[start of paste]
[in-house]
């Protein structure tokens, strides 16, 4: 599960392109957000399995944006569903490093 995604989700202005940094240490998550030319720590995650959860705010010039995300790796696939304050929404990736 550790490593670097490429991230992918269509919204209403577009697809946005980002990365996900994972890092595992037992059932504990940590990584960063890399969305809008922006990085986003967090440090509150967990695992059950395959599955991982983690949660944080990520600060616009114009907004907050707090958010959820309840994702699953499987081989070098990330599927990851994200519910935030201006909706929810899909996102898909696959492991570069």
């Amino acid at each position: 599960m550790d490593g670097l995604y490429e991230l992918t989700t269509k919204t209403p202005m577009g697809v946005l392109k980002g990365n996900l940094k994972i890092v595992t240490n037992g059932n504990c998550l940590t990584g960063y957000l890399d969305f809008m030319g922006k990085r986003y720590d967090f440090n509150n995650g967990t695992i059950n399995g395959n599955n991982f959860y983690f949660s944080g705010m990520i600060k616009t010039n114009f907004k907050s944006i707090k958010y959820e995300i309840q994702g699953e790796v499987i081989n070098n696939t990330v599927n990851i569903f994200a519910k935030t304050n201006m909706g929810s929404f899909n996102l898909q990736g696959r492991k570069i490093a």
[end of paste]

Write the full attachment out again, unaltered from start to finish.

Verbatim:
[in-house]
């Protein structure tokens, strides 16, 4: 599960392109957000399995944006569903490093 995604989700202005940094240490998550030319720590995650959860705010010039995300790796696939304050929404990736 550790490593670097490429991230992918269509919204209403577009697809946005980002990365996900994972890092595992037992059932504990940590990584960063890399969305809008922006990085986003967090440090509150967990695992059950395959599955991982983690949660944080990520600060616009114009907004907050707090958010959820309840994702699953499987081989070098990330599927990851994200519910935030201006909706929810899909996102898909696959492991570069």
């Amino acid at each position: 599960m550790d490593g670097l995604y490429e991230l992918t989700t269509k919204t209403p202005m577009g697809v946005l392109k980002g990365n996900l940094k994972i890092v595992t240490n037992g059932n504990c998550l940590t990584g960063y957000l890399d969305f809008m030319g922006k990085r986003y720590d967090f440090n509150n995650g967990t695992i059950n399995g395959n599955n991982f959860y983690f949660s944080g705010m990520i600060k616009t010039n114009f907004k907050s944006i707090k958010y959820e995300i309840q994702g699953e790796v499987i081989n070098n696939t990330v599927n990851i569903f994200a519910k935030t304050n201006m909706g929810s929404f899909n996102l898909q990736g696959r492991k570069i490093a």